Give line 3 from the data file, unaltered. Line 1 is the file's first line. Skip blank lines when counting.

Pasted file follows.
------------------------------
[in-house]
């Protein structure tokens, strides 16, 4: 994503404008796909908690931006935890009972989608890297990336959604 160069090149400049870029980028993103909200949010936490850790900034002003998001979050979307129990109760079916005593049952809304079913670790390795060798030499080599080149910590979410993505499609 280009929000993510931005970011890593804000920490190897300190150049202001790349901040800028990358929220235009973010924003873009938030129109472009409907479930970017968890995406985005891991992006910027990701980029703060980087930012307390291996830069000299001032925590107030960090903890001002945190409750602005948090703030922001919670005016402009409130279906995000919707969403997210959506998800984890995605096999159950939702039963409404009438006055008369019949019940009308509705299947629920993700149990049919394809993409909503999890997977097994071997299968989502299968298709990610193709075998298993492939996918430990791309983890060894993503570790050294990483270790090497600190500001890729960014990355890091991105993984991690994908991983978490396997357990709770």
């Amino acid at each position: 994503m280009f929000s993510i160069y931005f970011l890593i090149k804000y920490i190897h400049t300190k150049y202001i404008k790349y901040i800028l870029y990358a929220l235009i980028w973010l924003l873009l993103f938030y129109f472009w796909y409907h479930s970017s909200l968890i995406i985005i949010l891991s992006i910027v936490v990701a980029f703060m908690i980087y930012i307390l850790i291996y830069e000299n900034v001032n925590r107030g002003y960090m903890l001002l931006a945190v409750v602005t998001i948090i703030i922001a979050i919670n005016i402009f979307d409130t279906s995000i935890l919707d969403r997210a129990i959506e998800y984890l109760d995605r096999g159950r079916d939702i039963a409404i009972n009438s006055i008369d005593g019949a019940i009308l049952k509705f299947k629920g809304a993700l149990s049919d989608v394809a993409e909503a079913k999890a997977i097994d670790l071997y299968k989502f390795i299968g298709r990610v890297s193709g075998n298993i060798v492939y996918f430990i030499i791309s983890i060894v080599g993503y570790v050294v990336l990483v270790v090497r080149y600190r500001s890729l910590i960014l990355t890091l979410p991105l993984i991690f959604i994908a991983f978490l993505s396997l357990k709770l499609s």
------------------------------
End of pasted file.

């Amino acid at each position: 994503m280009f929000s993510i160069y931005f970011l890593i090149k804000y920490i190897h400049t300190k150049y202001i404008k790349y901040i800028l870029y990358a929220l235009i980028w973010l924003l873009l993103f938030y129109f472009w796909y409907h479930s970017s909200l968890i995406i985005i949010l891991s992006i910027v936490v990701a980029f703060m908690i980087y930012i307390l850790i291996y830069e000299n900034v001032n925590r107030g002003y960090m903890l001002l931006a945190v409750v602005t998001i948090i703030i922001a979050i919670n005016i402009f979307d409130t279906s995000i935890l919707d969403r997210a129990i959506e998800y984890l109760d995605r096999g159950r079916d939702i039963a409404i009972n009438s006055i008369d005593g019949a019940i009308l049952k509705f299947k629920g809304a993700l149990s049919d989608v394809a993409e909503a079913k999890a997977i097994d670790l071997y299968k989502f390795i299968g298709r990610v890297s193709g075998n298993i060798v492939y996918f430990i030499i791309s983890i060894v080599g993503y570790v050294v990336l990483v270790v090497r080149y600190r500001s890729l910590i960014l990355t890091l979410p991105l993984i991690f959604i994908a991983f978490l993505s396997l357990k709770l499609s």